I just remember using xenix, and the trouble we had porting some software to run on it.
We were using SCCS, and when we would check in foo.c it would become s.foo.c
Then trying to build with make, it wouldn't find some file or wouldn't apply a c compile rule and nothing would work.
Turns out xenix had a filename length limitation (I don't recall exactly, but maybe 12 or 15 characters?)
So files like longfilename.c would hit the length limitatation and when checked into sccs would become s.longfilename. and truncate away the filetype. and since it wasn't a c file anymore...
But I do remember it was an operating system that might actually use protected mode and extra memory of the 286 - without EMS or XMS shenanigans that came to the dos world.
A lot of early PC & DOS development was shackled by silly limitations. You couldn't write a program that didn't do all kinds of checks to make sure you didn't use more than 64k because of the real mode segmented memory. Same with filenames, or linking+overlays or any number of things.
We take all that stuff for granted now. I write scripts that read an entire file into memory, do things and write it back out. Those things were a real headache back then.
I got into Linux just when the ext fs became a thing. Or maybe it was ext2 already, but in any case, there were a lot of remnants of when it used the Minix filesystem, which as I recall was limited to 14 characters as well.
No, sa_data is a minimum size, not a maximum. For unix domain sockets you should look at the definition of sockaddr_un which has char sun_path; but again, that's a minimum reserved size and if you allocate a larger size you can use sockets with longer names.
And, the 14 character limit in old unix was for individual path components, whereas unix domain sockets contain complete paths, so the 14 character limit was never relevant for unix domain socket addresses.
Hah! I'd never noticed that it was actually defined that way on many systems (including GNU); POSIX says it should be declared as
So thanks for that! However, I don't think your suggestion as to the reasoning passes muster; (1) the socket interface originated in BSD, where longer filenames already existed, and (2) for AF_UNIX sockets, the data is the full path including directories, not just the base filename.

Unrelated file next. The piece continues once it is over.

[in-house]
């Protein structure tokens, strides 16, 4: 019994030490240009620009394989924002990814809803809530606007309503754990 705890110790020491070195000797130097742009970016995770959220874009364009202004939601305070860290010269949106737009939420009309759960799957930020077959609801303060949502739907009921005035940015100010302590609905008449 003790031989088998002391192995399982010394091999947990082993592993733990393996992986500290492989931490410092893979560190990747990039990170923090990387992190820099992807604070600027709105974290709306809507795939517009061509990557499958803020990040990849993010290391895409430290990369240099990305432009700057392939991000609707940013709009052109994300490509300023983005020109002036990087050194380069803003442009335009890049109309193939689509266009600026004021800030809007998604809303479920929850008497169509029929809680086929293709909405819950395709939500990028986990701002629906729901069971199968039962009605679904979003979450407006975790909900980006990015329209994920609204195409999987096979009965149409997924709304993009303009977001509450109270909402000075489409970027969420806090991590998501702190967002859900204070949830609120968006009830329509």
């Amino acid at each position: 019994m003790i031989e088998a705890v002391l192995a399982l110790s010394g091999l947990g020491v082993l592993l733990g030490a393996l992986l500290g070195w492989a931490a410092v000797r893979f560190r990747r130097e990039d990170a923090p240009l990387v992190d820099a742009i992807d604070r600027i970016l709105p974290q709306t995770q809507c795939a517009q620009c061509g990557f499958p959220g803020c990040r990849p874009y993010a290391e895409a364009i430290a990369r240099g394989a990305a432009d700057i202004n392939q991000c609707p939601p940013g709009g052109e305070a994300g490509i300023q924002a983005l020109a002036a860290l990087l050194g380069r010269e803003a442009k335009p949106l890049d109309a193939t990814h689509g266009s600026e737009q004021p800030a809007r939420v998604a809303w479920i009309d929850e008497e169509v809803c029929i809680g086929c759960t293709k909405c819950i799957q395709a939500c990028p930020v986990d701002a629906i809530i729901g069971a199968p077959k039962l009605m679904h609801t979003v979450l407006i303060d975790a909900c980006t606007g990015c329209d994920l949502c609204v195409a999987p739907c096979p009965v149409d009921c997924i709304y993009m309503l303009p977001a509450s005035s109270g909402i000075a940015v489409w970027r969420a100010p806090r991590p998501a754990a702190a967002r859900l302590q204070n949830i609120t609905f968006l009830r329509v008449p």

My guess is that sockaddr was originally defined as 16 bytes (2 bytes type, 14 bytes data) just because someone thought it was a nice round number, and that GNU and other systems have kept the "14" to establish a minimum size for the struct, and that in order to avoid breaking historical code that uses sockaddr instead of sockaddr_storage.
And we have a better clue as to why: there was a separate "sockaddri" that allowed for indirect references for address sizes > 14 bytes.
So the sa_data comes from 16 bytes being the maximum amount of data that Bill Joy was willing to pass around by value instead of by reference.
(Actually, that was probably modeled after the older `struct in_addr`, but the headers for that are missing--so I can't tell. Perhaps it was a design decision carried forward from someone else; perhaps someone from BBN?)
I would guess there was a wave of folks that started using the extra room when 4BSD was released, and forgetting their peers on Xenix, Unix V7, etc. I remember some popular software (rrn or trn maybe?) had a file called environment.sh in it that got truncated with SCCS on some unix limited to 14 chars.
DOS programs could run in protected mode by using a DOS extender. There were also quasi-standard interfaces that enabled programs so written to interoperate with environments that might use protected mode for their own operation and run DOS programs in VM86 mode. This support could also be extended to TSR's (background services) or device drivers.
Of course this was also problematic in that it could make some DOS software incompatible with earlier 8086-based hardware.